In contrast, the government's construction of § 1326(b) (2) is beyond what is contemplated under traditional removal hearings. As the Supreme Court has noted, "where a determination made in an administrative proceeding is to play a critical role in the subsequent imposition of a criminal sanction, there must be some meaningful review of the administrative proceeding." Mendoza-Lopez, 481 U.S. at 838-39, 107 S. Ct. 2148 (emphasis in original). Reinstatement of a prior order obtained without reference to the alleged criminal act does not have the traditional safeguards afforded at a removal or deportation hearing. By its nature the reinstatement would not even consider the effect of the intervening criminal act because the remedy is predicated on the prior order of removal, not intervening events. Such an interpretation is consistent with what in fact the government did in 1999 when it reinstated Luna-Madellaga's 1995 deportation order without reference to the aggravated felony commissioned in 1997.


On the same day that this case was argued, another panel of our Court considered a similar question in United States v. Carrillo-Lopez and reached a conclusion similar to the majority's. See United States v. Carrillo-Lopez, 313 F.3d 1185 (9th Cir. 2002) (per curiam). However, there is a significant factual distinction between Carrillo-Lopez and the instant case. In Carrillo-Lopez, the defendant was convicted of an aggravated felony in June 1995, ordered deported six months later, and sentenced in 1998 for the underlying aggravated felony when it was discovered he had returned to the country. The defendant argued that the fact that sentencing took place following the issuance of an order of deportation rendered him ineligible for a § 1326(b) (2) sentence enhancement. Because § 1326(b) (2) refers to enhancement on the basis of a conviction, rather than on the basis of a sentence, I agree with the Carrillo-Lopez panel's conclusion that the § 1326(b) (2) enhancement was appropriate in that case. In addition, we have held consistently that the aggravated felony classification is made at the time of the reentry violation. United States v. Maria-Gonzalez, 268 F.3d 664, 669-70 (9th Cir. 2001). However, to the extent that the panel relied on the logic of Nava-Perez to equate a "reinstatement" with a "removal," I respectfully disagree, for the reasons previously given.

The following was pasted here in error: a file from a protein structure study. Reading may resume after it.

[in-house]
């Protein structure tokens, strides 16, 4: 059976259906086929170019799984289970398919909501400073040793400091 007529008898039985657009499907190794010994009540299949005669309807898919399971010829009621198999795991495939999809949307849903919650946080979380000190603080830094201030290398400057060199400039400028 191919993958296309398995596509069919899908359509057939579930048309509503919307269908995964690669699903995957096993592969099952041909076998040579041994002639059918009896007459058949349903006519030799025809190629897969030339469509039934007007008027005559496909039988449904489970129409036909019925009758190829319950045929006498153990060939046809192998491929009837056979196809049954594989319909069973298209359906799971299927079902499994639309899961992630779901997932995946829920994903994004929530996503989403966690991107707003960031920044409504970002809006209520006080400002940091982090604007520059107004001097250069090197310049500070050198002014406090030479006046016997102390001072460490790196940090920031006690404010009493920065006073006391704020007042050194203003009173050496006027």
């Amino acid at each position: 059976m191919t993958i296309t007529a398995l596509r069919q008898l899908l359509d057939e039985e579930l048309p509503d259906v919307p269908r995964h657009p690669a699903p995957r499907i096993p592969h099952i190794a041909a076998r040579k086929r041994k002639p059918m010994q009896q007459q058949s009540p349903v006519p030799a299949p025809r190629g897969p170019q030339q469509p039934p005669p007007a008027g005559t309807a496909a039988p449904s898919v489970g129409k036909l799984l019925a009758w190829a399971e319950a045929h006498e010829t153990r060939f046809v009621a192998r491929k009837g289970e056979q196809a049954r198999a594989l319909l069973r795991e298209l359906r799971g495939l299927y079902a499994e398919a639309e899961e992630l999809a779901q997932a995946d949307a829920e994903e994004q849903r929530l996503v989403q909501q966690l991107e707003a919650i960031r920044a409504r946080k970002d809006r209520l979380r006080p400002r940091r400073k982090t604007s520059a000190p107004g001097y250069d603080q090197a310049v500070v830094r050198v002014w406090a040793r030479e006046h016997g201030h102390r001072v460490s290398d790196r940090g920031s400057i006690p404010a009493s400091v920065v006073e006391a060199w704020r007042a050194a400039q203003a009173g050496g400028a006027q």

All departures from this country are not removals as that term is used in IIRIRA. To hold otherwise is not only contrary to the statute, but subjects the instant defendant to a potential tenfold increase in his sentence without due process of law. In order to apply the increased penalty under § 1326(b) (2), an alien without status must be one "whose removal was subsequent to a conviction for commission of an aggravated felony." Id. The government would place words in the statute that are not there, substituting either "departure" or "reinstatement" for "removal." The government's construction also would render meaningless the statute's requirement that the removal be subsequent to the commission of the crime. A careful examination of the statute, its structure and its legislative history cannot support such a construction. If the government wishes to seek a tenfold penalty increase, as it is certainly entitled to do, it must comply with the available statutory requirements. It did not do so in this case.

For these reasons, I respectfully dissent.


Another panel reached the same conclusion in a case that was also submitted for decision on December 6, 2002 United States v. Carrillo-Lopez, 313 F.3d 1185 (9th Cir. 2002) (per curiam).


The Illegal Immigration Reform and Immigrant Responsibility Act of 1996 ("IIRIRA") eliminated the previous legal distinction between deportation, removal, and exclusion, merging all into a broader category entitled "removal."See United States v. Lopez-Gonzalez, 183 F.3d 933, 934-35 (9th Cir. 1999).


While the Presentence Investigation Report describes additional instances of removal, only the 1995 removal and 1999 removal pursuant to reinstatement are relevant for our purposes here